>> location and so too would my location be revealed by the headers in my
>> email. Additionally, I think this makes it harder to target a specific
>> MITM flaw in my email client - there were years where you could
>> downgrade the STARTTLS in some email clients. While a Tor exit node
>> might be able to do that if the flaw exists, the Tor exit node doesn't
>> know that I'm me automatically, so selective targeting becomes
>> significantly harder. Not impossible, of course.
>> Juts today - I was on a network that blocked chat services and what we
>> found was that most people didn't notice because their chat was running
>> over Tor with TLS, a few were going to Tor Hidden Services - only those
>> that felt they didn't "need anonymity" were impacted. Oh the irony of
>> thinking of the issue of anonymity as only personal privacy, rather than
>> the larger issue of traffic analysis, surveillance, filtering and
>> censorship.
> Yes, you are outlining two cases where you are communicating with people
> you know as a person known to them. I am suggesting we (as in large
> scale movements around the world) need to look more closely at data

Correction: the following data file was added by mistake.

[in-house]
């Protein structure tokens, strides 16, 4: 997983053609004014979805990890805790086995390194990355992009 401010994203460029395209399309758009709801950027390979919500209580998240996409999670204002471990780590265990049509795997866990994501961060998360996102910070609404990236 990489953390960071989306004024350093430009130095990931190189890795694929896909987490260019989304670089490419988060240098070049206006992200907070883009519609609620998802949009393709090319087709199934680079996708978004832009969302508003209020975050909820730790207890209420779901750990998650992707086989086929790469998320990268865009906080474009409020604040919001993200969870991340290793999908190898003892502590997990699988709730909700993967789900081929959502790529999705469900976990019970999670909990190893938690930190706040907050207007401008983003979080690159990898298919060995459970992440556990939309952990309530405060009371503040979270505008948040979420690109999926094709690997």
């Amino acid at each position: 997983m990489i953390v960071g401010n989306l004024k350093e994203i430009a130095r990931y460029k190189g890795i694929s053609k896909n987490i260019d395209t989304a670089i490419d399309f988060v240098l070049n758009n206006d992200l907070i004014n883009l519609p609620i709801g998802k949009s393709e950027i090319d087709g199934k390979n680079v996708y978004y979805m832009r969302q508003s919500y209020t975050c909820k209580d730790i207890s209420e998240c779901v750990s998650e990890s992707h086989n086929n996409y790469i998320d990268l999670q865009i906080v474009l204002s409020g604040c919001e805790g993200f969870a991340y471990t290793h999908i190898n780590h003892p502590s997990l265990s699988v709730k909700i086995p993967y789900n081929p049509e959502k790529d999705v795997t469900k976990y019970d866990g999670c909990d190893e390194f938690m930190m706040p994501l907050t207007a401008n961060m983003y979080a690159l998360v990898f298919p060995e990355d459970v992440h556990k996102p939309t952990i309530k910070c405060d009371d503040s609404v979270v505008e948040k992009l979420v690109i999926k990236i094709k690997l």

> driven (as opposed to personality driven) models ... ie if/when Tribler
> gets onion routing working and an anonymous entity can drop data to a
> hashtag (instead of a person), this is to me a more secure communication
> model than one which relies on relationships between individuals, ie f2f
> or other. Then we have to deal with voice amplification and astroturfing
> issues, but it is the path I would rather proceed down than the trust
> networks being advocated by for instance, OWS which are fairly obviously
> problematic.

Well, sorta. I have quite a few jabber accounts and sometimes, one per
contact when I don't know them or when I do not want to be contacted at
all times. :)

With that said - I think GNUNet already does what you want re: hashtags
of data, doesn't it? I mean, you literally search for a SHA1
cryptographic hash - I guess GNUNet could call it a hashtag just for

> Of course this only applies to some specific instances such as large
> scale organizing; as I said, let's look at what is best in each case.
>>> Let's not lose track of the end goal, which is security not just
>>> security tools.
>> The end goal for me is about social justice and law alone has not and
>> will not produce social justice in isolation. We also need various
>> innovations working in concert with policies. We won't have security
>> without code to back it up - that is what we're seeing all over the
>> world with the massive expansion of surveillance and censorship. The
>> people, corporations, and governments running national firewalls were
>> supposedly doing it for benevolent reasons. As expected from historical
>> context, they're expanding their power and their impact, to benefit of
>> powerful stake holders, to keep their position and influence well
>> secured.
> Agreed, overcoming the guardian coupd'état is the real end goal.

That is absolutely epic.

All the best,